Todd McFarlane's Spawn
After being betrayed and murdered by his employer, a government trained assassin named, Al Simmons, is resurrected as a Hellspawn and is forced to become the reluctant leader of Hell's army.
The adult animation series aired from 1997 to 1999 on HBO and was nominated for and won an Emmy in 1999 for Outstanding Animation Program (longer than one hour). While a reported sequel series titled Spawn: The Animation was supposed to happen in 2004 featuring the return of Keith David as Spawn, it was unfortunately scrapped. Even then, Todd McFarlane's Spawn is widely hailed as one of the best animated series of all time and has garnered quite a large cult following since it's conclusion.
Spawn is often heralded as a product of his time. He’s an obscenely dark and gritty character battling the agents of Heaven and Hell where the line between good and bad is often blurred, and sometimes nonexistent. Instead of trying to make the Hellspawn more palatable for a mainstream audience in 1997, HBO committed to something much more grand with Todd McFarlane’s Spawn, allowing the animated series to thrive in its originality and downright gruesome violence.
From the first episode, fans will immediately begin to notice parallels with the comics story. We see classic stories come to life like Billy Kincaid’s Ice Cream Man and even the mysterious Cagliostro’s influence. It feels familiar to longtime fans which is a welcome aspect especially in a media translation of a comic book property. This is due in large part to the success of the animation team, who managed to capture the essence of who Spawn is and the world he endures.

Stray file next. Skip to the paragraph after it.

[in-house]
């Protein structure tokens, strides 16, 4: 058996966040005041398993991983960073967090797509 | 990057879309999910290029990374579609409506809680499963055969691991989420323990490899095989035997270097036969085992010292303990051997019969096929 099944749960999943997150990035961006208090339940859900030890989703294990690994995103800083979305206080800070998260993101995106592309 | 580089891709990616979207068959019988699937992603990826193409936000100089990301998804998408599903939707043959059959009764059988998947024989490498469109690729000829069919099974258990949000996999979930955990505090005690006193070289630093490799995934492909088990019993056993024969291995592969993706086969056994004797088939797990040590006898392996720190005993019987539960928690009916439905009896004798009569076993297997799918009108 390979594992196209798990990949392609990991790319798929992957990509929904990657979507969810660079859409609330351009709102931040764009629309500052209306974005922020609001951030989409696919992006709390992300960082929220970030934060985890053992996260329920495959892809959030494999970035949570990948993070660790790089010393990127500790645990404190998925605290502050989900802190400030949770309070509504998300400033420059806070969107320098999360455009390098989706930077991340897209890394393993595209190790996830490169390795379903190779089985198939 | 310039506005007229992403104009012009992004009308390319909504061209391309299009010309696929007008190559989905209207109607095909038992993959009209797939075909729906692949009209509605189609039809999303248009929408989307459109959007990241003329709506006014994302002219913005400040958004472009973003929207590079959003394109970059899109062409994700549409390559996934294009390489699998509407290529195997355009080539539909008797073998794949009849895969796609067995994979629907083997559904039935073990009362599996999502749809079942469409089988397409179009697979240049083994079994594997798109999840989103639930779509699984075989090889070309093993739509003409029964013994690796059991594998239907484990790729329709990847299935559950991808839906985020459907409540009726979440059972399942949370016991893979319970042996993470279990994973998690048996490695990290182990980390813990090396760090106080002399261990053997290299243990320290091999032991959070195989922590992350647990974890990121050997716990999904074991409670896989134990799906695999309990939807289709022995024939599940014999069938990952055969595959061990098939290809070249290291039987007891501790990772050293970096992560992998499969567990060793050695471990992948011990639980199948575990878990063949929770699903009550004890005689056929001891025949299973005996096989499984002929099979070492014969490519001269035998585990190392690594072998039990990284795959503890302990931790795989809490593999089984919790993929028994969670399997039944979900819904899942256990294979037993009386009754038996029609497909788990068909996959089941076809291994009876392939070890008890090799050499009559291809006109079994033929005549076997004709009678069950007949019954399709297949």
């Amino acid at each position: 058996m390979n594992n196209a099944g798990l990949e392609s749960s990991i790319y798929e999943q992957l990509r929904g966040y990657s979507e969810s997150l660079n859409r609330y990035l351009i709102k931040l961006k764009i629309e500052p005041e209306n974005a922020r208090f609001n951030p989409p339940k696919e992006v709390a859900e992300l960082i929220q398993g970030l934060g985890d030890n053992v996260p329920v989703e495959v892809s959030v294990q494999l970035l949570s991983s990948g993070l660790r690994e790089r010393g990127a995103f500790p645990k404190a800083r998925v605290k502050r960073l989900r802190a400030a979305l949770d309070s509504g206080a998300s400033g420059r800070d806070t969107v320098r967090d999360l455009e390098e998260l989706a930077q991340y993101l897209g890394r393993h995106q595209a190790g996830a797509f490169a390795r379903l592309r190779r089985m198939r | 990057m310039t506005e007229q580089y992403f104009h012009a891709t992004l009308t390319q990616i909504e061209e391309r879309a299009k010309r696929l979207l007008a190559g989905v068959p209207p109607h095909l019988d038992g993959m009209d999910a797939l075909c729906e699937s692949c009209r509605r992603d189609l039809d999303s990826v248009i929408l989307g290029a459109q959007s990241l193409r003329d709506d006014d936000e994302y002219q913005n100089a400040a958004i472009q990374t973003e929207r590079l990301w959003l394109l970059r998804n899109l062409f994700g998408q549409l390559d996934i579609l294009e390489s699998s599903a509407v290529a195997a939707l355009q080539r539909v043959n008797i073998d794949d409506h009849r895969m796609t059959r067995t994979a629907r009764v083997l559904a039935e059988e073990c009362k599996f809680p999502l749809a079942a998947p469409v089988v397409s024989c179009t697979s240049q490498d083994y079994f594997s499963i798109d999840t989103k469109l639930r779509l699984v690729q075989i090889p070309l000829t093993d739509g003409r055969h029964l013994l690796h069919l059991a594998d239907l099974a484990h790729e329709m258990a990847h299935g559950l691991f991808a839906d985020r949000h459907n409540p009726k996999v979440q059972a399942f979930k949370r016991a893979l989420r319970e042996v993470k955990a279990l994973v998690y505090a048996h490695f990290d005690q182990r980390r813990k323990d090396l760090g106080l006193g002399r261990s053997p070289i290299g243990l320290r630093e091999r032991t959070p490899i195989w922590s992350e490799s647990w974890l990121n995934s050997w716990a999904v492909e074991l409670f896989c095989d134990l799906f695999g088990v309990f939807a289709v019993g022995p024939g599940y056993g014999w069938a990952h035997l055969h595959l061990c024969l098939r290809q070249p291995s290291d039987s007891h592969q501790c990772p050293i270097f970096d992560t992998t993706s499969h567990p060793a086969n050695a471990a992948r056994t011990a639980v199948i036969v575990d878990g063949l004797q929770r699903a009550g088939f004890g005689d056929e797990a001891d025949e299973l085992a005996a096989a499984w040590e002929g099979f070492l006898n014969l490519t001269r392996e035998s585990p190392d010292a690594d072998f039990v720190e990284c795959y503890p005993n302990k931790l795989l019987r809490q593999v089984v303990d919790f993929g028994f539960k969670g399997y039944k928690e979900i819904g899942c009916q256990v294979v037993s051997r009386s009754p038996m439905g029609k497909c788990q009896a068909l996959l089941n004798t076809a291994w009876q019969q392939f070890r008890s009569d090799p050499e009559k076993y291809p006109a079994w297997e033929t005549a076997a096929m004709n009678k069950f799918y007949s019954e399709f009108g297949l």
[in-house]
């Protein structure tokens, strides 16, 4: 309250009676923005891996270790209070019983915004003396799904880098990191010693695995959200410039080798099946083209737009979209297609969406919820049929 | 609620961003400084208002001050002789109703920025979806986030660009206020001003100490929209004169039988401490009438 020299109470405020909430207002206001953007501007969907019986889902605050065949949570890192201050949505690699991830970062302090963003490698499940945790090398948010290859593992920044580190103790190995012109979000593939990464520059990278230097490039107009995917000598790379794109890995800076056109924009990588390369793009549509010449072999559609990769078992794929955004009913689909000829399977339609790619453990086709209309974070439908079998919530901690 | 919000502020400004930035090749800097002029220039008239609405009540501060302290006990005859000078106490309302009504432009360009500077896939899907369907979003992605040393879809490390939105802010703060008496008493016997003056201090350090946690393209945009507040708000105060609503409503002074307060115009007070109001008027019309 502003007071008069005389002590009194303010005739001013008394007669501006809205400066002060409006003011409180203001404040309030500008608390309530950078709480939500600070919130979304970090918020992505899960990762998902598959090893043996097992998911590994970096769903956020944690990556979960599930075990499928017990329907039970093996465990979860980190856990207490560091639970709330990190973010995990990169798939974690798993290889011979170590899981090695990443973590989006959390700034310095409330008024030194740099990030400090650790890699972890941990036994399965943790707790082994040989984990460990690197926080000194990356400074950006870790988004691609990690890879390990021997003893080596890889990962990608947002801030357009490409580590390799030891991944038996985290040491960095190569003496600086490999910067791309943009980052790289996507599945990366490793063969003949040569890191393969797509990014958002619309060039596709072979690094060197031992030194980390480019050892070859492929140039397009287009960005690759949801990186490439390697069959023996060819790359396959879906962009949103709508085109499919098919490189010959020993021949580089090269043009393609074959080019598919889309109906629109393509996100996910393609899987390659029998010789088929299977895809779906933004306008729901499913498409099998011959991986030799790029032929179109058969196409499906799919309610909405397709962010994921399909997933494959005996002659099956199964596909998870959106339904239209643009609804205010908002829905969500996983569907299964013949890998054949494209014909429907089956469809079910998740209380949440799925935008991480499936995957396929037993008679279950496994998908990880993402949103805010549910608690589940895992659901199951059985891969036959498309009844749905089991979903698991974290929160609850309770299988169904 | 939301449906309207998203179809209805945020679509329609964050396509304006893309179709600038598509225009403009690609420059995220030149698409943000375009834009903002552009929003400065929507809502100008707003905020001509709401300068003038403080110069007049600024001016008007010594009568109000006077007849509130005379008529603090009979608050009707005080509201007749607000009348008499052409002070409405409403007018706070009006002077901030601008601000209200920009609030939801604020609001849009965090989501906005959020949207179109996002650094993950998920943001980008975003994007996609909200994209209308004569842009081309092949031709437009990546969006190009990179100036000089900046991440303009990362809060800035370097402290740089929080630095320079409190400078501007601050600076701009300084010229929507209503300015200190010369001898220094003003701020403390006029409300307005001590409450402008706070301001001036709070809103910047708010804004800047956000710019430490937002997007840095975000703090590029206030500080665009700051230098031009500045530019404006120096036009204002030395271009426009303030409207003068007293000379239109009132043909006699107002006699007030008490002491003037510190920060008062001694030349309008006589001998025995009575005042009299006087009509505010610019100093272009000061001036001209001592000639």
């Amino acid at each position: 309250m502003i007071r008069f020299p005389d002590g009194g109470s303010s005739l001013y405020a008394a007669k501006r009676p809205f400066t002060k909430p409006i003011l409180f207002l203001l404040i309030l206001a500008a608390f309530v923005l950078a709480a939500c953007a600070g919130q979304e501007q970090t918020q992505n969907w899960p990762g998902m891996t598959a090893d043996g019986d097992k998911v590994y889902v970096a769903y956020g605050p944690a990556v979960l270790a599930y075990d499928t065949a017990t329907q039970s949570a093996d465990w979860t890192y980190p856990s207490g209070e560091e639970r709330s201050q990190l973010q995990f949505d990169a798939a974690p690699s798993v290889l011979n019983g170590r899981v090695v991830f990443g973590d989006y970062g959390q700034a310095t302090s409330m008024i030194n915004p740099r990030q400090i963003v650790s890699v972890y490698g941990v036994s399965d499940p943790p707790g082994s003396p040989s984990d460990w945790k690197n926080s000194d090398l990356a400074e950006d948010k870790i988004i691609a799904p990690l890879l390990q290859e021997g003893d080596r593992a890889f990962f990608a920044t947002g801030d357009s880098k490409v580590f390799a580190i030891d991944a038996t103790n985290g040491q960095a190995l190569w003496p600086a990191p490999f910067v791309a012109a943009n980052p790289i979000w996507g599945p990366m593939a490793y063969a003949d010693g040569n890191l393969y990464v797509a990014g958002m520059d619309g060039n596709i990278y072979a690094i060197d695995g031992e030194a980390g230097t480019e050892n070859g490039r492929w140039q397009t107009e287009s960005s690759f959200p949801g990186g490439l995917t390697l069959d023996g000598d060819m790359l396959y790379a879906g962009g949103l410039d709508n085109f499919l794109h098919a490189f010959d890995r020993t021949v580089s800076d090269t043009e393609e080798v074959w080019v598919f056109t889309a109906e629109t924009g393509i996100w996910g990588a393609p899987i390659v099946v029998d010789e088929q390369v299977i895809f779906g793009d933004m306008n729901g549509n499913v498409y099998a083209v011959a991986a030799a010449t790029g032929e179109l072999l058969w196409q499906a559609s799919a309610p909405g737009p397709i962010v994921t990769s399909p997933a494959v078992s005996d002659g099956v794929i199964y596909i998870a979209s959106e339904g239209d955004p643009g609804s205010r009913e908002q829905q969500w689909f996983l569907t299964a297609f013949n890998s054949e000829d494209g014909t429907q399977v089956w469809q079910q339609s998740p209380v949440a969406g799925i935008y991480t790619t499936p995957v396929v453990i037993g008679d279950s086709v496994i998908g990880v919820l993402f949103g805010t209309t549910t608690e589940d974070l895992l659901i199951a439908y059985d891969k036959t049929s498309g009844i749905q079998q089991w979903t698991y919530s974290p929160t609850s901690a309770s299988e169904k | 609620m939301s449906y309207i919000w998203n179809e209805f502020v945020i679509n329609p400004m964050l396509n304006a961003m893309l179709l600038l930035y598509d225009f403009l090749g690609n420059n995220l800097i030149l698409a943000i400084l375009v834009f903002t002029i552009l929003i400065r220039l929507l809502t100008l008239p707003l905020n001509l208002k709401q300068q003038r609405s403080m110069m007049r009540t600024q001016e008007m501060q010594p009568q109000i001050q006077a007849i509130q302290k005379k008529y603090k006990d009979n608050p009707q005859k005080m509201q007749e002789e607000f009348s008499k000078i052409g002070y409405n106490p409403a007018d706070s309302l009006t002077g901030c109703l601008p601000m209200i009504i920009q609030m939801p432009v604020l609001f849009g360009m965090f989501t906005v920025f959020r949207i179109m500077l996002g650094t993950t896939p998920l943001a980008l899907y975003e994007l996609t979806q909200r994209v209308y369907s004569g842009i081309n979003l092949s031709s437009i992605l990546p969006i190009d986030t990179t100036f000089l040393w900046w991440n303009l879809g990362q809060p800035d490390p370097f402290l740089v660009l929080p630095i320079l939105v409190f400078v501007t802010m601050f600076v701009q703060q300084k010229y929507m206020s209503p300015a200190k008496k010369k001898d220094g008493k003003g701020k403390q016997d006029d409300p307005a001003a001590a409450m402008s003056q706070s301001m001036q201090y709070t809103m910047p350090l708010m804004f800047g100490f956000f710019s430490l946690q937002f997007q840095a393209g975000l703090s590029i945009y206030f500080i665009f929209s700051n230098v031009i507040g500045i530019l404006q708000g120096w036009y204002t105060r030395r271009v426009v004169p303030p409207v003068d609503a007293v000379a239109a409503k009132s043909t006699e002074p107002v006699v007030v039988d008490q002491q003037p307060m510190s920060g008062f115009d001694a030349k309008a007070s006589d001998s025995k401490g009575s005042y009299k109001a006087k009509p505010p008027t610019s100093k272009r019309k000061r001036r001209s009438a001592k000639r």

The first season features some rather interesting introductions from the creator himself, Todd McFarlane and those brief moments are still remarkably impactful. It’s some real grim, dark behind the scenes stuff, but it works so wonderfully well for the character. It’s something ONLY McFarlane could do, but he pulls it off magnificently and frames each episode in a way that adds to it. Sure, it’s humorous and campy to see a young McFarlane working on pages of Spawn comics in some random creepy room, but that’s also what makes it so enjoyable to look back on. It’s honestly not too different from what the Game of Thrones show runners did after each of their episodes as well. The solemn reflection on the themes of that episode is an approach that has worked well for HBO and this is no different.
While it is only a short three seasons long stretched out over eighteen individual episodes, the substantial depth each one has makes the series feel much longer than it is. There is a high level of replayability in each season and that has helped keep me watching the series even now, decades later. Sure it doesn’t cover the story as well as what we see in the comics, but it’s a cohesive and complex translation of the character that accurately depicts the comics uniquely well.
Fans of Spawn, whether in comics, the 1997 film or even as a playable character in the new Mortal Kombat games will undoubtedly find plenty to love in Todd McFarlane’s Spawn. The animated series is dark, violent and full of intense adult themes but it also has incredible depth. As a snippet of Spawn’s life, it successfully details the struggle and motives of Al Simmons without feeling too cumbersome.
It isn’t all rainbows and fun, but the series absolutely stands the test of time as one of the best animated series based on a comic today!
Todd McFarlane's Spawn is dark, violent and full of intense adult themes but it also has incredible depth. It isn't all sunshine and rainbows, but the series absolutely stands the test of time as one of the best animated series based on a comic, even today.
Todd McFarlane’s Spawn: The Animated Series: I Want My Humanity Back
- Writing - 10/1010/10
- Storyline - 9/109/10
- Acting - 10/1010/10
- Music - 10/1010/10
- Production - 10/1010/10
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